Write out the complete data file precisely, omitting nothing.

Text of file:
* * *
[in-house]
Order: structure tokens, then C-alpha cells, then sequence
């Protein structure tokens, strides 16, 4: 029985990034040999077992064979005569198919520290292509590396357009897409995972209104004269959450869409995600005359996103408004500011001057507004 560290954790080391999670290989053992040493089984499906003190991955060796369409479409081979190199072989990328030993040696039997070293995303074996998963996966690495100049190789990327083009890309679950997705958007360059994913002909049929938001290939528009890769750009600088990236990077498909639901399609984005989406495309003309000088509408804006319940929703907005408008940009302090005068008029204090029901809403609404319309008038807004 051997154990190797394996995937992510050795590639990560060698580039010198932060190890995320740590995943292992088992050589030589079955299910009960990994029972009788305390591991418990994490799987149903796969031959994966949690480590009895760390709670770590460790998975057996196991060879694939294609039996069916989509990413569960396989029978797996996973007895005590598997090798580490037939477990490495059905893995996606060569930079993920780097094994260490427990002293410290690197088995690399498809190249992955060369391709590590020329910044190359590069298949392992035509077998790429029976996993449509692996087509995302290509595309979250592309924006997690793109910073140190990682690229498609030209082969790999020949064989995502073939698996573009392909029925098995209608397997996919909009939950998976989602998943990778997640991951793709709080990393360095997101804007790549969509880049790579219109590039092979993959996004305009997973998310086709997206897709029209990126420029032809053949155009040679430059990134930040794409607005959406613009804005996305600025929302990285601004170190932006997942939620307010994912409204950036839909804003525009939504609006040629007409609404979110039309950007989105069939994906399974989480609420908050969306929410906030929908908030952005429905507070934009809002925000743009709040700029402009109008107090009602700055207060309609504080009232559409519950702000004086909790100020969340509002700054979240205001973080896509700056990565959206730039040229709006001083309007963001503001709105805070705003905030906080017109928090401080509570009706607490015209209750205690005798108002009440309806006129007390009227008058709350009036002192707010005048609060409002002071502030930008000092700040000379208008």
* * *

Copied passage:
[in-house]
Order: structure tokens, then C-alpha cells, then sequence
């Protein structure tokens, strides 16, 4: 029985990034040999077992064979005569198919520290292509590396357009897409995972209104004269959450869409995600005359996103408004500011001057507004 560290954790080391999670290989053992040493089984499906003190991955060796369409479409081979190199072989990328030993040696039997070293995303074996998963996966690495100049190789990327083009890309679950997705958007360059994913002909049929938001290939528009890769750009600088990236990077498909639901399609984005989406495309003309000088509408804006319940929703907005408008940009302090005068008029204090029901809403609404319309008038807004 051997154990190797394996995937992510050795590639990560060698580039010198932060190890995320740590995943292992088992050589030589079955299910009960990994029972009788305390591991418990994490799987149903796969031959994966949690480590009895760390709670770590460790998975057996196991060879694939294609039996069916989509990413569960396989029978797996996973007895005590598997090798580490037939477990490495059905893995996606060569930079993920780097094994260490427990002293410290690197088995690399498809190249992955060369391709590590020329910044190359590069298949392992035509077998790429029976996993449509692996087509995302290509595309979250592309924006997690793109910073140190990682690229498609030209082969790999020949064989995502073939698996573009392909029925098995209608397997996919909009939950998976989602998943990778997640991951793709709080990393360095997101804007790549969509880049790579219109590039092979993959996004305009997973998310086709997206897709029209990126420029032809053949155009040679430059990134930040794409607005959406613009804005996305600025929302990285601004170190932006997942939620307010994912409204950036839909804003525009939504609006040629007409609404979110039309950007989105069939994906399974989480609420908050969306929410906030929908908030952005429905507070934009809002925000743009709040700029402009109008107090009602700055207060309609504080009232559409519950702000004086909790100020969340509002700054979240205001973080896509700056990565959206730039040229709006001083309007963001503001709105805070705003905030906080017109928090401080509570009706607490015209209750205690005798108002009440309806006129007390009227008058709350009036002192707010005048609060409002002071502030930008000092700040000379208008």